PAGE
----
Monkey See Affects Monkey Do: Does Visual Perspective Influence partner Preference In A Callitrichid Monkey?

Open Access
Graves, Helen Marie
Graduate Program:
Master of Science
Document Type:
Master Thesis
Date of Defense:
March 30, 2012
Committee Members:
  • Daniel J Weiss, Thesis Advisor
  • tamarin
  • callitrichid
  • monogamy
  • partner preference
  • pairbond
  • Saguinus oedipus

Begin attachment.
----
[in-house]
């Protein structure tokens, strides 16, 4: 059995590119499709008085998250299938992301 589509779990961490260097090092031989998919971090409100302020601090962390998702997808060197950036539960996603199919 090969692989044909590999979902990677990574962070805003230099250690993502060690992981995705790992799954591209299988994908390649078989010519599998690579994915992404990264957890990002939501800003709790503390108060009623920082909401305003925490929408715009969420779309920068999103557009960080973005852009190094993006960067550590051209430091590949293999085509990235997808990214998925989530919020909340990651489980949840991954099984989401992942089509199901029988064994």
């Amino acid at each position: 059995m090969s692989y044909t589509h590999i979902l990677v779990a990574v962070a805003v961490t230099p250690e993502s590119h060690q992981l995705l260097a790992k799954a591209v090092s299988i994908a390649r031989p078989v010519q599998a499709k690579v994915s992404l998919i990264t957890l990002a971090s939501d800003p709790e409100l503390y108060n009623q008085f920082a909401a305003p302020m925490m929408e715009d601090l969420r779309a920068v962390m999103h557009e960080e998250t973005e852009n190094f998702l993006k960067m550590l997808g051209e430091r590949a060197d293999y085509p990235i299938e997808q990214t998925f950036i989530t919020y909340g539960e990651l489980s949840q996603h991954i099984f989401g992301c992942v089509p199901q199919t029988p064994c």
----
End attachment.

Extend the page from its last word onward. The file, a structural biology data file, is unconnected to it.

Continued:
Past research demonstrates that social context modulates nonhuman primate social behavior. In partner preference tests with cotton-top tamarin monkeys (Saguinus oedipus), focal animals spent more time investigating opposite sex strangers when their mate could not see them compared to when they could. It is unclear what aspect of social context drives this change in behavior. Changes in the focal monkey's social preferences may be due to the obstruction of the mate's view, suggesting the focal is sensitive to the knowledge state of others, or the obstruction of its own view, in which case the sensitivity to the knowledge state of others is undetermined. In this study, cotton-top tamarins explored a Y-maze in which their mate and an opposite sex unfamiliar monkey were placed at opposing ends of the maze. Visual access among the animals was manipulated across experiments such that all animals had full visual access to each other, visual access for all monkeys was occluded, or the focal monkey and its mate’s visual access was differentially occluded. Monkeys spent more time with the mate when the mate’s visual access was unoccluded and when visual access was differentially occluded among members of the triad. This suggests that cotton-top tamarins modulate their social behavior based on visual state of others.